As we mentioned in our last story on the embattled Howrey law firm, the remaining partners will vote this week on whether to wind down the 55-year-old shop. According to Am Law Daily, that vote is set to take place on Wednesday.

For the past few weeks, Winston & Strawn has been waiting in the wings, hoping to help itself to Howrey’s healthiest parts. But as we’ve chronicled in these pages, many of the strongest partners and practice groups have already defected to other firms.

Let’s discuss the latest developments — and also learn the fate of current 3Ls holding offers from Howrey….

Law firm marketing expert Ross Fishman has been analyzing possible firm names that might be used if Winston absorbs a large number of Howrey lawyers. He suggests that the firm might go with “Winston Strawn & Howrey,” at least in the short term, before eventually reverting to the original “Winston & Strawn.” This option would preserve the strength and prominence of the Winston brand, but also acknowledge the arrival of the Howrey lawyers and their clients.

But with each passing day, it seems less and less likely that Winston will want to give any recognition to the Howrey personnel. One reason is that it’s probably going to end up with far fewer Howrey partners than it originally hoped for and expected, according to Kim Eisler:

While the legal world continues to focus on Winston & Strawn’s supposed “merger” with Howrey…. the DC office of Dewey LeBoeuf may be quietly making off with the cheese.

Already Dewey has walked off with antitrust attorney Roxann Henry, a 30 year Howrey veteran, and Dewey firm sources have confirmed that at least four other highly regarded Howrey attorneys are headed not to Winston, but to Dewey. Those partners include Marc Schildkraut who has worked on some of the biggest merger deals of the decade; Jacqueline Grise, a friend of Henry’s who has worked with her on matters for the large international food company, Nestle’s; M.J. Moltenbrey, who once headed an antitrust division in the Department of Justice; and Mark Clifford Schechter, who like Moltenbrey was a part of the Justice Department’s efforts a decade ago to break up Microsoft. This is significant, because Microsoft’s lead counsel in that antitrust dispute was Dan Webb, the most powerful and influential partner at Winston.

The conflict over Howrey partners who challenged Microsoft is just part of the spider web of conflicts that continues to dog the combination of Howrey with Winston partners. There are dozens of conflicts involving pharmaceutical clients, ranging from Winston’s representation of generics, to Howrey’s close relationship with Merck.

You can read the full post over here. Eisler suggests that Winston probably won’t end up with many of Howrey’s heavy hitters in antitrust, which was a major selling point for a Howrey deal, and he quotes a source as follows: “In short, contrary to how the legal press keeps reporting this [as a Winston / Howrey deal], there is a far more interesting chess game going on involving Dewey, Winston, and of course those at Howrey who have been trying to herd the group to Winston.”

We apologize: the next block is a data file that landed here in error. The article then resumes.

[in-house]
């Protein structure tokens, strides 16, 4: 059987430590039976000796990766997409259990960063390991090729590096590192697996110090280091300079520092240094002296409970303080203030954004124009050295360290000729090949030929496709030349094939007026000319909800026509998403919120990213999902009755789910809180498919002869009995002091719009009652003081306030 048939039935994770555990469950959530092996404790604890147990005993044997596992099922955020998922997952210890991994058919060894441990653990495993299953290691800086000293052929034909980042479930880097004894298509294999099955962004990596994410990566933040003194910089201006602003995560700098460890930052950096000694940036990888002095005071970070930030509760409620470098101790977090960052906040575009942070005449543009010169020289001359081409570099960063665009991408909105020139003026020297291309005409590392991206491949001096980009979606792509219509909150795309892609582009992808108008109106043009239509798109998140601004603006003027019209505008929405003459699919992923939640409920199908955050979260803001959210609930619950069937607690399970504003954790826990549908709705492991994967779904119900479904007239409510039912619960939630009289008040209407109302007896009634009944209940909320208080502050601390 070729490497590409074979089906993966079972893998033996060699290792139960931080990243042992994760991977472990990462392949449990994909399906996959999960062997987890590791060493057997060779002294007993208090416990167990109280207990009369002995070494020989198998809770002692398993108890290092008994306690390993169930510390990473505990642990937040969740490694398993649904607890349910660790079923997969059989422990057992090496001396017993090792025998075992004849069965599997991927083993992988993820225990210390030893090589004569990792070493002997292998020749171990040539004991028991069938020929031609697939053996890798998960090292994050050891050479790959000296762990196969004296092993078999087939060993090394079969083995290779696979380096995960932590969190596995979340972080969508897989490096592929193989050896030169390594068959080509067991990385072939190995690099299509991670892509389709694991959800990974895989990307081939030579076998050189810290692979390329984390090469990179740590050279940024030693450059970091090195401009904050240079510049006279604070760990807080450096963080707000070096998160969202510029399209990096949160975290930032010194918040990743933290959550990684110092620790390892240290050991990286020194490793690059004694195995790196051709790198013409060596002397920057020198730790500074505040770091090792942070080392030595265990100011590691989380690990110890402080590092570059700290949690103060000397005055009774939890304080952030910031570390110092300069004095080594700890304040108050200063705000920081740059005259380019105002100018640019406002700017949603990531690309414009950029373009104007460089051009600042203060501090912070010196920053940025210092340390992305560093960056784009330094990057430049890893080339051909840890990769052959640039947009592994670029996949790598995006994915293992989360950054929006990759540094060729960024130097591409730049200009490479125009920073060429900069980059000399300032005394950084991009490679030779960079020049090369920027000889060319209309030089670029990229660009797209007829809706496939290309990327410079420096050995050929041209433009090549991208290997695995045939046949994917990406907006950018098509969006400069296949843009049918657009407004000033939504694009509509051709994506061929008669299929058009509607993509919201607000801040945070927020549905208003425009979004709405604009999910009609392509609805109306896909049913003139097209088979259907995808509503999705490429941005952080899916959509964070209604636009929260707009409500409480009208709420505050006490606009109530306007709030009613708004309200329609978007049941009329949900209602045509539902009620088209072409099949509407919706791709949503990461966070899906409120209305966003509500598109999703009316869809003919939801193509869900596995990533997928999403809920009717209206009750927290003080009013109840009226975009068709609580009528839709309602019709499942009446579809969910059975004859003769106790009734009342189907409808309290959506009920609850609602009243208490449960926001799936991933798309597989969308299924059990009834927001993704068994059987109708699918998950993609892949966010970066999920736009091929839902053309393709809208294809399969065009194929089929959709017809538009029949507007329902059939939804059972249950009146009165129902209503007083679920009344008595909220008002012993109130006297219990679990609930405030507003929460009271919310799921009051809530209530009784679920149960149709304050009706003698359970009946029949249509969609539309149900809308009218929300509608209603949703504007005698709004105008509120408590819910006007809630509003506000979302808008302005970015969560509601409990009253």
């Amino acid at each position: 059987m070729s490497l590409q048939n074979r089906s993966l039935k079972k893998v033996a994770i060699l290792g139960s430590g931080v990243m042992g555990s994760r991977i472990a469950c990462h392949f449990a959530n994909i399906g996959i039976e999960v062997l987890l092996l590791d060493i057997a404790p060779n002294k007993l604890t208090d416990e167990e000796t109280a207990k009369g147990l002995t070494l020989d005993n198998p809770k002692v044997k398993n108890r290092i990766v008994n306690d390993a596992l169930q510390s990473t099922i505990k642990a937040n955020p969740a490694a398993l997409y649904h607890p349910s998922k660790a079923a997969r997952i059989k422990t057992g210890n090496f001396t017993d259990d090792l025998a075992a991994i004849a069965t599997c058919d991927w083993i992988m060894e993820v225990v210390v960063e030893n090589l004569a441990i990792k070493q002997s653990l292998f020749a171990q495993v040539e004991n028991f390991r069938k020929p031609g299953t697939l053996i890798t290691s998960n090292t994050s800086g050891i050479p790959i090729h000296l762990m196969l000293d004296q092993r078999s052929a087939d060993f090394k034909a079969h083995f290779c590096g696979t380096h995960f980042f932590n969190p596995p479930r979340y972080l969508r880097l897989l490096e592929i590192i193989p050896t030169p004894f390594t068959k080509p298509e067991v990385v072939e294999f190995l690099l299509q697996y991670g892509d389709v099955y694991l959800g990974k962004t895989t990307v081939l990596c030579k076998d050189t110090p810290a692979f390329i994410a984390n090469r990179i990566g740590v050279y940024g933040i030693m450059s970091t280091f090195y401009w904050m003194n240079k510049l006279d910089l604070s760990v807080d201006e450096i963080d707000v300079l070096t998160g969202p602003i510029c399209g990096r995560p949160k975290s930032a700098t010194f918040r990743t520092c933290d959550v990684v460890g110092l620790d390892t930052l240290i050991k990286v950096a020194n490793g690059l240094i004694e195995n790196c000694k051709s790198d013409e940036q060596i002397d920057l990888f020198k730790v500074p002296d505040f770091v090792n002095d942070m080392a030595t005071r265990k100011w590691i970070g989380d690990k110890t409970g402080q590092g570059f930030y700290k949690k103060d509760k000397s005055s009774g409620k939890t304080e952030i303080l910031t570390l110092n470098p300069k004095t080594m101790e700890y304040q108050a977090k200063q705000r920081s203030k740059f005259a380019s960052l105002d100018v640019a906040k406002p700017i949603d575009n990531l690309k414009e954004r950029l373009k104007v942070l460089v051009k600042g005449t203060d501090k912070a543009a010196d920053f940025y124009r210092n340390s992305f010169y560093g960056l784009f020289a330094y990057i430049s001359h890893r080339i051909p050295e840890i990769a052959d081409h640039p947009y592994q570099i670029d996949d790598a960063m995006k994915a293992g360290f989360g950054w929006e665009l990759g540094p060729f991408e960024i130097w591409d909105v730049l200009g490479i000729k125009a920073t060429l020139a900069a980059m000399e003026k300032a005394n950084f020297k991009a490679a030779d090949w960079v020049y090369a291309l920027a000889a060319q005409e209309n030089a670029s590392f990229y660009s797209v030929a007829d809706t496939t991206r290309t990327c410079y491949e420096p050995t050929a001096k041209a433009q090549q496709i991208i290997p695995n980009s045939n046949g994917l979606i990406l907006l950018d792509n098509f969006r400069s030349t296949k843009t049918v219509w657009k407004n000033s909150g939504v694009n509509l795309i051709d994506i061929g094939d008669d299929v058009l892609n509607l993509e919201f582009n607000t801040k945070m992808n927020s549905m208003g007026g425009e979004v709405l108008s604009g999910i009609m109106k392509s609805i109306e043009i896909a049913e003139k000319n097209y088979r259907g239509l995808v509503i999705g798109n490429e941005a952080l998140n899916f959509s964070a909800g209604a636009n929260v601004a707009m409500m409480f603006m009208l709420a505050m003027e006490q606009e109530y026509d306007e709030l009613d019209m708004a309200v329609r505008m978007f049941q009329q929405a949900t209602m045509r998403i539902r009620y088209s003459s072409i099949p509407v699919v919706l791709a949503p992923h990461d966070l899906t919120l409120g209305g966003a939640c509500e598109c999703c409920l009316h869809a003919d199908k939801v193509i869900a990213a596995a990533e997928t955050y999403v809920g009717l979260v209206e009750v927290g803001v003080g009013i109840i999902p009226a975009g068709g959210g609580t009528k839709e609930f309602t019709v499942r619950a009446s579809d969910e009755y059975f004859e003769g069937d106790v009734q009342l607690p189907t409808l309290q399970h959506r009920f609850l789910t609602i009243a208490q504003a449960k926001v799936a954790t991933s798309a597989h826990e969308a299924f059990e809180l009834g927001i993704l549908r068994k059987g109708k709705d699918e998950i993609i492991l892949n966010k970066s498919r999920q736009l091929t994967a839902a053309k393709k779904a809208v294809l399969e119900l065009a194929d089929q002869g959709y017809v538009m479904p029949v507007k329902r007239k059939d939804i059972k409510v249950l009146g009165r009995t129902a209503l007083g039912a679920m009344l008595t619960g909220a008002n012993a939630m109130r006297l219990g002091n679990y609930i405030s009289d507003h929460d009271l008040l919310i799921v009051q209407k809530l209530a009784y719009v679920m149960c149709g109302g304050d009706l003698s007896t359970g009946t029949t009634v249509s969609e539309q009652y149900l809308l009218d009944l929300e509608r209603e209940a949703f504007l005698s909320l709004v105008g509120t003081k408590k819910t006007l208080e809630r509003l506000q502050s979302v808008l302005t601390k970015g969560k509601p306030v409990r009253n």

Eisler adds that perhaps the real draw for Winston at this point in the game is Howrey’s Houston office. Apparently Howrey laterals in Houston have been offered two-year guarantees from Winston, while laterals in D.C. will only get one year before they can be demoted or dismissed. This is because, according to Eisler, “Winston does not currently have an office in Houston, and Howrey’s highly touted gas and oil lawyers there would fit right into a large national energy practice in that field that Winston already has. Winston management considers the Houston partners as the real prize here.” (No offense to former Wisconsin prosecutor Ken Kratz, who thinks that he is the prize.)

If you’re a Howrey energy partner in Houston, Winston might be interested in you; if you’re a graduating law student with an offer from Howrey, you’re out of luck. The unfortunate 3Ls who were hoping to start at Howrey, or to be taken aboard the Winston lifeboat, recently received some bad news. Here’s the relevant language from the terse, three-sentence emails that went out:

“It is with great sadness that I must inform you that Howrey is rescinding, effective immediately, its offer to you to join Howrey as an associate.”

If you were hoping for a Howrey salary advance to help pay for your cap and gown, you’ll need to come up with another plan.

One poor Howrey offeree who has been left in the lurch reached out to us for help. If you’re a legal employer interested in talking to this individual, please feel free to email exhowrey3L@gmail.com.

P.S. Yes, that’s a Dewey / “do we” pun in the headline. But don’t worry, we’ll be back to Howrey puns in no time; we just need to take a breather.

Misdirection Play? [Shark Tank Legal]
“Winston & Howrey” – the Naming Issue [Ross's Law Marketing Blog]
Howrey To Vote On Dissolution This Week [Am Law Daily]
Little big law [Larry Ribstein / Truth on the Market]

Earlier: Prior ATL coverage of Howrey


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